Without clear, age-appropriate explanations, children may create their own story, which can sometimes be more frightening than the reality. Encourage them to express their emotions while reassuring them that you are still there for them and that their feelings are valid. 

By expressing big feelings, you can show them that it's okay to be sad or upset while still moving through your day-to-day life. Check in with your child regularly to see if they have any questions and be ready to provide comfort and support as needed. Fostering open communication can help children feel supported and understood during difficult times. Be mindful your children still need their parents, even if you may not be able to give them everything you typically would.

Dr. Osborn recommended the children's book "Something Happened" by Cathy Blanford as a resource to help children understand and cope with the emotions that come with miscarriage and how it affects the family.


5. Self-soothing and self-care can help you process and navigate loss

Self-soothing and self-care are two distinct but equally important elements of navigating grief, says Dr. Osborn.

Self-soothing provides temporary relief by reducing distress, like taking a bath, while self-care is a more involved process of tending to one’s emotional needs. Self-care looks like taking time for oneself, sitting with uncomfortable feelings, and actively working to integrate and move through grief. 

Self-care can nurture emotional well-being and foster healing, laying a foundation for long-term resilience and growth.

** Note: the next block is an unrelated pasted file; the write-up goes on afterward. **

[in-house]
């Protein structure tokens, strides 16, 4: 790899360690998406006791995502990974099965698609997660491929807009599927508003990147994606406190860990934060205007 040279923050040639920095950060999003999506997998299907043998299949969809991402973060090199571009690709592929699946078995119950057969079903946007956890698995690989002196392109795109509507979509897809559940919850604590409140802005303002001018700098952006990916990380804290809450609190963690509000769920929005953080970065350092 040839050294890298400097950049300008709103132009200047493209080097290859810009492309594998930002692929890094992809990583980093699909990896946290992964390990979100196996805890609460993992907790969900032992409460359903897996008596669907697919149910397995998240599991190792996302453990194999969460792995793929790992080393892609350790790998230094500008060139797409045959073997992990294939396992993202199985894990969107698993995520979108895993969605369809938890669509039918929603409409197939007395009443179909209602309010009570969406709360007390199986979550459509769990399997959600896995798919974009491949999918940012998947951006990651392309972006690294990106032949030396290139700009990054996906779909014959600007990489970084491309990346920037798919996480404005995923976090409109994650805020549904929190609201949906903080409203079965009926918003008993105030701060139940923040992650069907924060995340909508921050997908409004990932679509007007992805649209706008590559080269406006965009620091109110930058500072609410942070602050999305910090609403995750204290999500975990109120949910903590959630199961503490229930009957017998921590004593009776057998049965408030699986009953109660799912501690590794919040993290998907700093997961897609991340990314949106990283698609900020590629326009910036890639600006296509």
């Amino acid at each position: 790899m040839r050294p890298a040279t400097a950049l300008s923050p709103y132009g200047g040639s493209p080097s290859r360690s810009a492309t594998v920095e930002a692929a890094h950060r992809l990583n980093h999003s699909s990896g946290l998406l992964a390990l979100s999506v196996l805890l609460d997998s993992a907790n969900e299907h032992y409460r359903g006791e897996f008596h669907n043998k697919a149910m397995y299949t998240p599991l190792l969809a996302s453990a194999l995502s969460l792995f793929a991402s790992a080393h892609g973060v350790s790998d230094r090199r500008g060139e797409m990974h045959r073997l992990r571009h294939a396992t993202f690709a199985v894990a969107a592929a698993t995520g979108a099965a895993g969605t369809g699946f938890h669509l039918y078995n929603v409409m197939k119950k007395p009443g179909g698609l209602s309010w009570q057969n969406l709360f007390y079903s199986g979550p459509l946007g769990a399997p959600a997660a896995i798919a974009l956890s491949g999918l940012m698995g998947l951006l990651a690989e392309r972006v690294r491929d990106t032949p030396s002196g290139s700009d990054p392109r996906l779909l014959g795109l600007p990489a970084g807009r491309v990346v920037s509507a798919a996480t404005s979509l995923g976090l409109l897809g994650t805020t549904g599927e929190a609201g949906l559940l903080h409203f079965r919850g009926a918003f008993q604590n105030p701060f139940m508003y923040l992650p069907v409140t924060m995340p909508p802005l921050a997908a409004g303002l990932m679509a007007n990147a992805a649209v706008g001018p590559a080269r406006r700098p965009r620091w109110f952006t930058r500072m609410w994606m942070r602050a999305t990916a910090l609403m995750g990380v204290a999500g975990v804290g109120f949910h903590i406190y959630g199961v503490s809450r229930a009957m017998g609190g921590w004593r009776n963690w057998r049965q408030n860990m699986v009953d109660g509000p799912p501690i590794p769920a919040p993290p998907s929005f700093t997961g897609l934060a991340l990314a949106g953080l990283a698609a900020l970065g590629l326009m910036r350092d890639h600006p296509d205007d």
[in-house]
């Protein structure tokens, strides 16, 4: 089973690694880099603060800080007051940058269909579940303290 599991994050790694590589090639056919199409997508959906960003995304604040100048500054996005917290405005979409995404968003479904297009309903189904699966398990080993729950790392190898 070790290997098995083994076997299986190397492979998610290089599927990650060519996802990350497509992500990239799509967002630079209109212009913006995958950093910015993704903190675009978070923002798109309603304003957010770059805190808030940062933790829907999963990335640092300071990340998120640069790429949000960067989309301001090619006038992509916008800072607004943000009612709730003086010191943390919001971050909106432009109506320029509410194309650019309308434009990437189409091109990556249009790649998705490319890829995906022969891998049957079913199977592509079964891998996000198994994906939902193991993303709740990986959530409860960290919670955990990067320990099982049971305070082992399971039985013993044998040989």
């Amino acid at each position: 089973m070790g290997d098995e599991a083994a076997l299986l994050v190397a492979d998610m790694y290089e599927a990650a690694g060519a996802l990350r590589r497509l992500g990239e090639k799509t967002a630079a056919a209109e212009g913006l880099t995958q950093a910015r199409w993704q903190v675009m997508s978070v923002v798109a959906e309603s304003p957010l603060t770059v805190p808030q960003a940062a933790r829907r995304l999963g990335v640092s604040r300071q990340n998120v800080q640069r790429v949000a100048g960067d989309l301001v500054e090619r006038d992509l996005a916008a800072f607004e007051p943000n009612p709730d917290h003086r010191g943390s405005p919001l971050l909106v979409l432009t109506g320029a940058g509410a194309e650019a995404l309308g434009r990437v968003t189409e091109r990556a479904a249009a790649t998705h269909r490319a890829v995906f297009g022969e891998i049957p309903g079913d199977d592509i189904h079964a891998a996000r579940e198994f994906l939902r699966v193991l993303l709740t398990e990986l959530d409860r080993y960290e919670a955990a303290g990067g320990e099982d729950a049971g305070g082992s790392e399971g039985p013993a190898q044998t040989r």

6. Journaling is a powerful tool for processing emotions and your journey

Journaling can be a vehicle for self-reflection and self-expression. Dr. Osborn explains that writing with the intention of sharing thoughts and experiences with someone close to us can help us gain clarity and perspective on our feelings and emotions.

One way to start is by imagining that you’re having a conversation with a close friend. Pour your joys, struggles, triumphs, and challenges onto the pages of a notebook. Be open and honest with yourself, knowing that your journal is a safe and judgment-free space for you to explore your innermost thoughts and feelings. Acknowledging your emotions and allowing yourself to express them openly and honestly becomes the first step toward finding healing and solace. 

Recognizing how common pregnancy loss is can allow people to feel less alone when navigating grief. There’s no timeline for grief, and it often looks different for each person. As Dr. Sunita Osborn shared, shifting stigma starts with breaking our collective culture of silence. In other words, talking about pregnancy loss is one of the most powerful things we can do for ourselves and each other. 

About the Expert

Dr. Osborn is a clinical psychologist and Team Lead at Modern Therapy, a three-time author, and a therapist dedicated to working with women everywhere and has extensive experience with high-achieving professionals and creatives. She has become a leading voice in the conversation about pregnancy loss, having appeared on NPR, Psychology Today, and Motherly Magazine.